However, on the plus side, psy-trance in various forms has started to penetrate the more commercial trance scene and so we can only hope that this will encourage a merging of the two scenes brining more exposure to the music and more support for the promoters. It’s already starting to happen in other parts of the UK. London just needs to catch up.
You’ve started producing your own music, when did this begin & how did you learn this craft?
From the age of 16, myself and a friend from the neighbourhood started to dabble in production using a program called Dance E-Jay and then moving on to Fruity Loops. We didn’t know any other producers and with limited Internet at the time we had to try and teach ourselves from scratch with no guidance, so our progress was very slow. I kept an interest in it for many years; but I never really committed to giving it the time it needed and deserved.
I met my wife Kerry in 2010 and put all music production progress on hold in order to focus on our relationship. In December 2016 we got married and ever since then Kerry has been encouraging me to get back into it. Eventually in August last year I decided to take the leap and allow myself a proper chance to “make it”. I reduced my work down to 2 days a week and got stuck in to Ableton Live and everything has somehow flowed very quickly from there. I’ve got 2 tracks out on Jan 29th with Furthur Progressions Records, and another single signed to US label Dreamstate Records. Release date TBC. I’ve also just done a remix of the classic trance track Rank 1 – Airwave (Breathing) that will hit the dance floors this summer.
I have always believed deeply that I have what it takes, which is great place to start. It’s less from an ego perspective and more from the sheer feeling that music really and truly fuels my soul. It makes me happy in so many ways and to have the opportunity to see others enjoying something that I have created is something very special and I intend to give it my all.
I wouldn’t be able to do this without the incredible support from my wife. She has sacrificed a lot to allow me to take this next step and I am immensely grateful for it.
What’s the process you go through when making a track?
It’s a little different each time. I tend to like to get the Kick and bass combination solid first and use that as a foundation to build on. Melody and groove is quite important to me so that would be the next phase. The rest sort of evolves as I go. But it’s important to let idea’s flow and (try) not to sit and twiddle nobs for too long or you will never get a track finished.
What would you say are your inspirations when making music?
The thought of a crowd going bananas on the dancefloor (haha)! I think emotion is also an inspiration. Just wanting to spread joy and hopefully in some way pass on a message of freedom & possibility to people.
From an artist perspective, Phaxe is one of my all-time favourites. Although I am not trying to make the exact same style as him, I admire his ability to tell a story in his tunes. They are full of emotion and groove without any over the top production effects. He simply doesn’t need it. I had the opportunity recently of spending a day in the studio with him before one of my gigs in Copenhagen and it was really inspirational.
You have your debut EP coming out 29 January 2018 on the awesome Furthur Progressions Records. Tell us about the EP and describe your sound…
YES! I am super excited for my first release.
The EP consists of 2 tracks, both dance floor orientated and a progressive sound.
The title track is a solo called “Sound, Colours & Tempo”. This is full of texture, atmosphere and finely tuned detail layered over a solid kick and bass groove.
The second track is a collaboration with my fellow Furthur Progressions stable mate Marcello (AKA CIMI & M-THEORY) called “Infinite Beings”. This one consists of a combination of offbeat and rolling baselines and clean melodic elements with a few splashes of psychedelic sounds.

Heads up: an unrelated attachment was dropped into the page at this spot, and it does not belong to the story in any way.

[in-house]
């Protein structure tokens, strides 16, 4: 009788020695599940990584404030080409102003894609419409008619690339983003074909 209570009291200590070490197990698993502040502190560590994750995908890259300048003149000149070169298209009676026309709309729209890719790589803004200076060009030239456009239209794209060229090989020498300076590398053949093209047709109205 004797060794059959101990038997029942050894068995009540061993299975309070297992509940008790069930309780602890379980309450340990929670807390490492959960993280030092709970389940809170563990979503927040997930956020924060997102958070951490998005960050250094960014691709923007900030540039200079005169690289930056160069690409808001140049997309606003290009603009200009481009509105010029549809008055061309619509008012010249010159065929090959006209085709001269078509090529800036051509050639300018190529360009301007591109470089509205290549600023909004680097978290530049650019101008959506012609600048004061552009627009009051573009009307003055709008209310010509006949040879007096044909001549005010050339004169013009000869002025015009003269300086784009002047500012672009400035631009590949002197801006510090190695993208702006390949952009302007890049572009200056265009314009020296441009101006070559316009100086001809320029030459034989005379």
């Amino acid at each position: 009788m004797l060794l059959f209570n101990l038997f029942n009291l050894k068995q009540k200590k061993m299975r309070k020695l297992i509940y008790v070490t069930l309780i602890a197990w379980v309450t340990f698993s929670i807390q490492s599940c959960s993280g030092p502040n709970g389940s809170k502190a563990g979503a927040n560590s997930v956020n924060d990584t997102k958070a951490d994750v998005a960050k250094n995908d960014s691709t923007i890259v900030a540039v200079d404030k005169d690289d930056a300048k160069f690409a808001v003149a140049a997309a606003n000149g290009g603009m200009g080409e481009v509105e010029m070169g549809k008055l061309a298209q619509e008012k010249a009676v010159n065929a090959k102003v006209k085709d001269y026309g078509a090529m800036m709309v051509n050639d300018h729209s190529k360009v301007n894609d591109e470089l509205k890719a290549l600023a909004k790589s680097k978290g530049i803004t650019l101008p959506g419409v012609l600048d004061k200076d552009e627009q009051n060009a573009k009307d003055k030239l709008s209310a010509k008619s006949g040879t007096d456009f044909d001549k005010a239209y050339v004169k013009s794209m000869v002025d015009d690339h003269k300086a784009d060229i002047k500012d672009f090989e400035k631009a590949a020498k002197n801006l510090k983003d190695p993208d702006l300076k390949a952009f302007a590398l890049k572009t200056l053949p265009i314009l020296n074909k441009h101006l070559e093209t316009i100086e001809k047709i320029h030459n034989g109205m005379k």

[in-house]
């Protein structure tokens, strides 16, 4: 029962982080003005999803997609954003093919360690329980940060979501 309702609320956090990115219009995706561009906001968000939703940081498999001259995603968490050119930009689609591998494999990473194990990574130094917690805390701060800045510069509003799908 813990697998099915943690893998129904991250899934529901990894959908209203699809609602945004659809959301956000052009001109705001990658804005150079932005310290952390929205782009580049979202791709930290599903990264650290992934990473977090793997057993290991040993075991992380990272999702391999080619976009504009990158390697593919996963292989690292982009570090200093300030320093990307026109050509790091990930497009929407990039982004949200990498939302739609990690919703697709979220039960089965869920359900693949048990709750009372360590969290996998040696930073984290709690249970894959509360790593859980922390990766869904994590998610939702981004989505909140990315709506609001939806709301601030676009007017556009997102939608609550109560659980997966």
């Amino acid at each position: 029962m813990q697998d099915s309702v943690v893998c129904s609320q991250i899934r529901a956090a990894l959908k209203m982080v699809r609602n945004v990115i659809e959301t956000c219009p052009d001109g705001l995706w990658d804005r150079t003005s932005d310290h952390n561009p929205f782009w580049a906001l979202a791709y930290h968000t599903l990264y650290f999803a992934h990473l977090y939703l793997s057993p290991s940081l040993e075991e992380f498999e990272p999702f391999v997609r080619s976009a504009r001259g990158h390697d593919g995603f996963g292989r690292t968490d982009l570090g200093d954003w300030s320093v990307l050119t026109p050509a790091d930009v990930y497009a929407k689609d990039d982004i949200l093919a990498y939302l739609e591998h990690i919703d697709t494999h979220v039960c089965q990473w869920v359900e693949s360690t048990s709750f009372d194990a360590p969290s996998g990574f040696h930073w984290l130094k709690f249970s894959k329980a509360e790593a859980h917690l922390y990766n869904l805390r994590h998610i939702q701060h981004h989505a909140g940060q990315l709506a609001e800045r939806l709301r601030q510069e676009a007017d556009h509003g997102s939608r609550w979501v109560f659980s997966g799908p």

Both tracks have thought-provoking vocal elements.
As far as “my sound” goes… For now; it will keep progressive and pumping and there will always be an element of melody and a sprinkling of fun. But undoubtedly - it’s going to evolve over time while I experiment with different sounds.
What other music styles do you like aside from progressive psytrance?
I have a very eclectic taste in music. I can take a liking to music from almost any genre if it is produced well or if it’s catchy, I feel it immediately and I either like it or won’t listen to it again. I love older music, 60’s & 70’s, The Beatles, Marvin Gaye, The Police, Beach Boys… such a crazy variety. Believe it or not, when I was in my teens I even enjoyed rap, Tupac, Eminem etc. I must say, I never really got into rock and metal though.
How would your friends describe you in 3 words?
Fun, Loyal, Creative. At least I hope so!
What are your hopes and dreams for the future?
For the immediate future it is to find a comfortable and stable balance between work and producing music. I’m really looking forward to performing my new productions at both UK and international gigs.
Medium to long term… Traveling and adventure with my beautiful wife and of course having kids at some point too.
Lastly, tell us something we couldn’t know about you…
Hmmm, I’m just going to say the first thing that came to mind. I am a major cat lover. I just connect so well with them. I always have. I think it’s their independence that I love so much. I may even be a cat whisperer …. Haha.
Dino – thanks for taking the time out for this interview and all the best with the EP release! X
It’s been a pleasure. Thank you! See you all on a dance floor soon!
Neutrino's debut EP is out on the 29 January 2018. Click below to pre-order/buy:
To hear Neutrino's latest music check out his SoundCloud page:
To follow him on Facebook - join his fanpage:
Images courtesy of Dino Ciancamerla and Yeah Baby Productions. Not to be reproduced without permission.
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Ilai on music, inspiration, nature and Endshift - his new release
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The views and opinions expressed in this review are strictly those of the author only for which HarderFaster will not be held responsible or liable.